Publication Highlights Original Erythrocyte-Targeting Approach to Induce Immune Tolerance for Treatment of Autoimmune Diseases
Cambridge, Mass. and Lausanne, Switzerland, March 1, 2021 – Anokion SA, a Swiss biotechnology company focused on treating autoimmune disease by restoring normal immune tolerance, today announced the publication of data highlighting the company’s original erythrocyte binding technology in Science Immunology, which provides insight into the use of antigen-mediated immune tolerance. The published research was conducted in collaboration with Anokion’s academic co-founder and chief scientific advisor, Jeffrey A. Hubbell, Ph.D., and the University of Chicago.
“This publication showcases the novel science on which Anokion’s platform is built and underscores the potential therapeutic impact that immune tolerance can have on the treatment of people with autoimmune disorders,” said Stephan Kontos, Ph.D., co-founder and chief scientific officer of Anokion. “Our erythrocyte-targeting technology informed the basis of our novel liver-targeting approach, which we are applying for the development of our pipeline, including our two clinical programs, KAN-101 for celiac disease and ANK-700 for multiple sclerosis. We are excited to publish these data in collaboration with Jeff and the University of Chicago and are proud that our contributions may influence the development of medicines based on driving immune tolerance for patients around the world.”
The immune system is designed to target foreign antigens on the surfaces of viruses, bacteria, and other pathogens by activating specialized cells to address the threat. Antigen-presenting cells interact with T cells to produce an inflammatory response that neutralizes the invading pathogens. In healthy individuals, the immune system only targets foreign antigens, but in people with autoimmune diseases, the body’s own cells are targeted.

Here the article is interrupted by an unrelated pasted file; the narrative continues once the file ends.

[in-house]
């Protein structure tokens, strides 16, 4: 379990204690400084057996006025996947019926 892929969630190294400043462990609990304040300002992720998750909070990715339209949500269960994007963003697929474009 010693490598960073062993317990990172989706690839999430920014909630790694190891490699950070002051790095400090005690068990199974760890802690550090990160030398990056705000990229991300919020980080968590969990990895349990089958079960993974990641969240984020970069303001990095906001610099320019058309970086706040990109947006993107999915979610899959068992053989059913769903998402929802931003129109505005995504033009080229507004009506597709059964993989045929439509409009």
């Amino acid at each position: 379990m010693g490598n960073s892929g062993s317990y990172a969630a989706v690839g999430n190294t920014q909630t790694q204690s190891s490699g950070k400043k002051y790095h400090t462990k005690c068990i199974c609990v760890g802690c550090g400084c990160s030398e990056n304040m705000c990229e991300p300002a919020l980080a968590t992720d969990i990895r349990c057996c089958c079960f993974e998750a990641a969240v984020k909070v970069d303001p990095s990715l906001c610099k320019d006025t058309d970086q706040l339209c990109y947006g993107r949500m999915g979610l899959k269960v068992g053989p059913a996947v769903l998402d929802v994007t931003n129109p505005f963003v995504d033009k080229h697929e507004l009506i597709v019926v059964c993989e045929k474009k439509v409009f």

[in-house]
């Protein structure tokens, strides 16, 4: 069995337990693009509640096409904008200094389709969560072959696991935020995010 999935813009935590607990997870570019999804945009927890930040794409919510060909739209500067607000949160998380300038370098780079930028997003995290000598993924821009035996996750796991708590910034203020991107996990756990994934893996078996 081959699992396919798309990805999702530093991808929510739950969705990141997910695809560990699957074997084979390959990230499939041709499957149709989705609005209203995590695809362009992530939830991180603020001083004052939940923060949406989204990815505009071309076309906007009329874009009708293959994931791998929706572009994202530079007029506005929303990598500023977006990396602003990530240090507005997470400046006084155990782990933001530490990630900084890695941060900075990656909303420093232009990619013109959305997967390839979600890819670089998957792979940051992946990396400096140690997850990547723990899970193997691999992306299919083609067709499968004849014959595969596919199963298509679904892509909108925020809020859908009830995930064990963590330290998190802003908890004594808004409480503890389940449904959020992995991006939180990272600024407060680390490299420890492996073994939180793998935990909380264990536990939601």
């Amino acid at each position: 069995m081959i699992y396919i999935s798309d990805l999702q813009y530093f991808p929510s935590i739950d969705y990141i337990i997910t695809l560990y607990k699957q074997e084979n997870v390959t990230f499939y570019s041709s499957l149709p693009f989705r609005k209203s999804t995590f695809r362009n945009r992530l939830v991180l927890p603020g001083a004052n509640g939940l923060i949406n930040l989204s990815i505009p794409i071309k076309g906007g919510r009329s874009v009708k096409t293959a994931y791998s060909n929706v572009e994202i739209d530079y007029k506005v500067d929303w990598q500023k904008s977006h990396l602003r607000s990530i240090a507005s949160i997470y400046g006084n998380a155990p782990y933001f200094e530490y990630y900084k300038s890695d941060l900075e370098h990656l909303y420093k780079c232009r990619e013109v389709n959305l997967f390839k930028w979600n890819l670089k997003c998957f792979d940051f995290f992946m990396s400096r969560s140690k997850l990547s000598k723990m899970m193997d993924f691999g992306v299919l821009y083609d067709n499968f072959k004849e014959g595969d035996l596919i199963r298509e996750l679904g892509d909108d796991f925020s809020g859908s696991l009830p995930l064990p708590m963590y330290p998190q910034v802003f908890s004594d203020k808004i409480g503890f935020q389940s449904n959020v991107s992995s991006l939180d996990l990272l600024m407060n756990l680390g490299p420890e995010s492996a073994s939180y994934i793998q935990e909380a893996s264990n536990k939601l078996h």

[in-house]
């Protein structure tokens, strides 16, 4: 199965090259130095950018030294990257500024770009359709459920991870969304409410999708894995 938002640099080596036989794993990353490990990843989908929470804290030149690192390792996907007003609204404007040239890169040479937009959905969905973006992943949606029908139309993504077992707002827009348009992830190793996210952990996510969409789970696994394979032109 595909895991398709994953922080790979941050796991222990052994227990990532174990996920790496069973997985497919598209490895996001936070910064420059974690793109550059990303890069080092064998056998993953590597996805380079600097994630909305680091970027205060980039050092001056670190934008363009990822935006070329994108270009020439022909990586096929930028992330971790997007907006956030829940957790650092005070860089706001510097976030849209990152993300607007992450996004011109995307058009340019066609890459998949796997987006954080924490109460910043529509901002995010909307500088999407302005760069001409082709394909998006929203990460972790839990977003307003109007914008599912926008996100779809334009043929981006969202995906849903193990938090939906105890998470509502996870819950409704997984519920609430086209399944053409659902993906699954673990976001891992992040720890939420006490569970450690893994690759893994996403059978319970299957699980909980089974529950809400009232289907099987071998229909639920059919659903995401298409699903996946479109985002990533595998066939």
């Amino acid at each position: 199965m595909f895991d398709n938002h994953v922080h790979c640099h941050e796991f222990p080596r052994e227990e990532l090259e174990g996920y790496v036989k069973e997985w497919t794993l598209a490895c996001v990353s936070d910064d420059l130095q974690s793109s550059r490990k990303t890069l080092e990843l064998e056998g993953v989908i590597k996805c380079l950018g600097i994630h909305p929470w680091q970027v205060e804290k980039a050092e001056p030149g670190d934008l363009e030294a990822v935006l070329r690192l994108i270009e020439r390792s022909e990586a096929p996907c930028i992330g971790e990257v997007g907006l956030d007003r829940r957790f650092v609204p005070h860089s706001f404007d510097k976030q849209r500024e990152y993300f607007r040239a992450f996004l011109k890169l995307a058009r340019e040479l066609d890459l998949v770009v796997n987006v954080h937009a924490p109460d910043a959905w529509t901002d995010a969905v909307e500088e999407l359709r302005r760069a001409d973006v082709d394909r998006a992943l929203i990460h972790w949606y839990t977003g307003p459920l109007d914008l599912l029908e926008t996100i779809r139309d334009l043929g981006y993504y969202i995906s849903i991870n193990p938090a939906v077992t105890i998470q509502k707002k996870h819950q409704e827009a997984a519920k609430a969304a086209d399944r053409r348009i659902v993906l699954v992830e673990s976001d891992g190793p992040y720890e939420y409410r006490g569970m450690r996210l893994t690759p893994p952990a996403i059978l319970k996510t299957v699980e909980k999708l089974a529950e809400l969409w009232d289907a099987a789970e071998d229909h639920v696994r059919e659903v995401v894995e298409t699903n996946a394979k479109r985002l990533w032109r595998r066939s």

Autoimmunity has traditionally been treated through broad immunosuppression, but more recent efforts have focused on more targeted suppression of specific immune cells. The publication details one approach to suppress T cells in an antigen-specific manner by binding antigens to erythrocytes, or red blood cells, to induce T cell tolerance for the treatment of autoimmune diseases. The findings show that targeting antigens to erythrocytes in vivo leads to efficient presentation of antigen to T cells, the result of which drives antigen-specific T cells to suppresses inflammation and autoimmune pathology.
“These findings provide important insights into the field of immune tolerance, on both the cellular and subcellular level, unveiling specific details on the molecular pathways within T cells that can drive antigen-specific immune tolerance,” said Dr. Hubbell, co-founder, chief scientific advisor of Anokion, and also professor at the Pritzker School of Molecular Engineering at the University of Chicago. “Importantly, this research could have broad implications on the future discovery and study of treatments for people suffering from autoimmune diseases.”
Anokion SA is a Swiss biotechnology company that aims to make a meaningful difference in the lives of patients suffering from autoimmune diseases by restoring normal immune tolerance. The company is focused on both prevalent and rare autoimmune diseases, including celiac disease, multiple sclerosis and type 1 diabetes. Anokion’s distinct approach leverages the company’s immune-based platform, which targets natural pathways in the liver to restore immune tolerance and address the underlying cause of autoimmune disease. For more information, please visit anokion.com.
THRUST Strategic Communications